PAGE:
Because this denial completed Peterson's first state collateral review process, the one-year clock on Peterson's federal habeas claims began again. In light of the fact that 17 days had elapsed prior to Peterson filing his motion to withdraw his Alford pleas, Peterson had 348 days from the Montana Supreme Court's December 18, 2013 petition, meaning he had until December 1, 2014 to file in federal court. Peterson filed his federal habeas claim on February 17, 2017.[1]

         Peterson argues that his conviction did not become final until on or after December 28, 2014, which is when the state district court reduced the restitution amount. Peterson believes that decision resulted in a "new judgment" which reset the clock for filing his federal claims. Peterson's argument would carry the day if an amended restitution award was a "new judgment." See Gonzalez v. Sherman, 873 F.3d 763, 768 (9th Cir. 2017) (citing Wentzell v. Neven, 674 F.3d 1124, 1126-28 (9th Cir. 2012)). A "new judgment" correcting an error in a in a previously entered judgment of conviction necessarily renders the prior judgment not "final" for statute of limitations purposes. See Lawrence v. Lizzaraga, No. 216CV0792GEBACP, 2017 WL 495774, at *2 n.5 (E.D. Cal. Feb. 7, 2017). However, consistent with the several district courts that have addressed this issue, an amendment or reduction to a restitution amount is not a "new judgment of conviction" because it does not alter or amend the custodial term. Id.; Pease v. Beach, 2011 WL 6001865, at *3-4, (D. Alaska 2011); Carrillo v. Zupan, 2015 WL 3929650, at *2 (D. Colo. 2015).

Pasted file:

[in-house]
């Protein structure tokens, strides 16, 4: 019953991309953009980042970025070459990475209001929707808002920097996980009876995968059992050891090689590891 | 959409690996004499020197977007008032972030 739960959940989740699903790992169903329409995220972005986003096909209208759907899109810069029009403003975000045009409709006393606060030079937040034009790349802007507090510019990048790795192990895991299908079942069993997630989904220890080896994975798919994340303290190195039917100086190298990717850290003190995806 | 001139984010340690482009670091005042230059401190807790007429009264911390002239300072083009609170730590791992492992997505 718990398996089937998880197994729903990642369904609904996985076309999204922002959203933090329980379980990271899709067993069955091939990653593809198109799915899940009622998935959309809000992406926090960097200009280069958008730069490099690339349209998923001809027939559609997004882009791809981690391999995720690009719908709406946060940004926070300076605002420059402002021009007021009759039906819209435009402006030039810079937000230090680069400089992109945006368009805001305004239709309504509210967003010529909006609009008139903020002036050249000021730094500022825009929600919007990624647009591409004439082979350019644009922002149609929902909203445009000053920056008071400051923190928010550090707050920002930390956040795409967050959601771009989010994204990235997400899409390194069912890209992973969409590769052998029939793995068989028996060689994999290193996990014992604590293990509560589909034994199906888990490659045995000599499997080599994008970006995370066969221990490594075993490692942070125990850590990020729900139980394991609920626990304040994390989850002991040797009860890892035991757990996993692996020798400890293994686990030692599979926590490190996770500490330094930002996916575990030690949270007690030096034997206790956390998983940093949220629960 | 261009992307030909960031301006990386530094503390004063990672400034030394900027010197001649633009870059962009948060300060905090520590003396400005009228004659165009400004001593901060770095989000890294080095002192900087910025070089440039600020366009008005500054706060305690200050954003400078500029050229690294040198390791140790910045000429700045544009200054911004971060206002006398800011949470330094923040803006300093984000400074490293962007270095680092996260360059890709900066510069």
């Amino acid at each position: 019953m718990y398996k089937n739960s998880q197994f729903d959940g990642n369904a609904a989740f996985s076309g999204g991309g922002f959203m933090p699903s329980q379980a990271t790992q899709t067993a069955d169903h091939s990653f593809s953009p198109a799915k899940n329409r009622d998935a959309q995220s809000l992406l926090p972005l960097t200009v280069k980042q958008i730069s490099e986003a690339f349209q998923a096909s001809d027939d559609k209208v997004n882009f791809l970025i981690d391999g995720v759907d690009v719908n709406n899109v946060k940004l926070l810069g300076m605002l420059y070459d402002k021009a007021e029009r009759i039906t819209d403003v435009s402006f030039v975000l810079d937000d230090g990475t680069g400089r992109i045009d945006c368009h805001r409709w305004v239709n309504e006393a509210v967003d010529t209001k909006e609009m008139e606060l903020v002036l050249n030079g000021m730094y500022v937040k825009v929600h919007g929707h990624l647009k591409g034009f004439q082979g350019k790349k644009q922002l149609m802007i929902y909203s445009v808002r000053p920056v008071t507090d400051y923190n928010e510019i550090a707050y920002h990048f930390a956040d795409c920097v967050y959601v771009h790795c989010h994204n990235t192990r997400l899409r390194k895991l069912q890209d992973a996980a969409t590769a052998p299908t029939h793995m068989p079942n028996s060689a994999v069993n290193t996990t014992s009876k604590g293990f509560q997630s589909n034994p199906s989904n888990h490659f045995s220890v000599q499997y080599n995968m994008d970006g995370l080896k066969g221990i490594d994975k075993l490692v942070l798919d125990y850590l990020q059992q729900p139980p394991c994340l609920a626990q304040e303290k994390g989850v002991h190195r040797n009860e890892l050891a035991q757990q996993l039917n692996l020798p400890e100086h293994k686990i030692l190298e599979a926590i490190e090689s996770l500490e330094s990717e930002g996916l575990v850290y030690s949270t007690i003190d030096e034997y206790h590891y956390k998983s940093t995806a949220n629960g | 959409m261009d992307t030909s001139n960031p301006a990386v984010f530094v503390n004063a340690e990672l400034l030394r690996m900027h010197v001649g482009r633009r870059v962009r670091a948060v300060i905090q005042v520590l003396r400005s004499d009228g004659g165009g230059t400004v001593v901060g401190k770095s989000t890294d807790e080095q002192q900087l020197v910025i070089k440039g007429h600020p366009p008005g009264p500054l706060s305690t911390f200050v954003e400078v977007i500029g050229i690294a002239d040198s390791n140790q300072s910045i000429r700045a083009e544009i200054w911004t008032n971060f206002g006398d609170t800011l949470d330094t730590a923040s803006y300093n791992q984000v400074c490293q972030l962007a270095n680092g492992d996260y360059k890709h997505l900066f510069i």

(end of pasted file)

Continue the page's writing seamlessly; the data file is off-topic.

Peterson next argues that this Court may determine that his federal petition is timely if it concludes that the Montana Supreme Court's conclusion that his December 7, 2014 postconviction challenge (the second petition) was not timely was "subterfuge" in order to avoid addressing Peterson's federal constitutional claims. Peterson argues that "[o]n rare occasions federal courts have re-examined a state court interpretation of state law when it appears an obvious subterfuge," and the Court should do so now. (Doc. 46 at 13 (citing Radio Station WOW v. Johnson,326 U.S. 120, 129 (1945)).) As already explained, Peterson's second petition on December 17, 2014 was filed after his federal habeas claim had already expired. Even assuming that the Montana Supreme Court's procedural denial of Peterson's claim was an "obvious subterfuge to evade consideration of a federal issue," Peterson's ...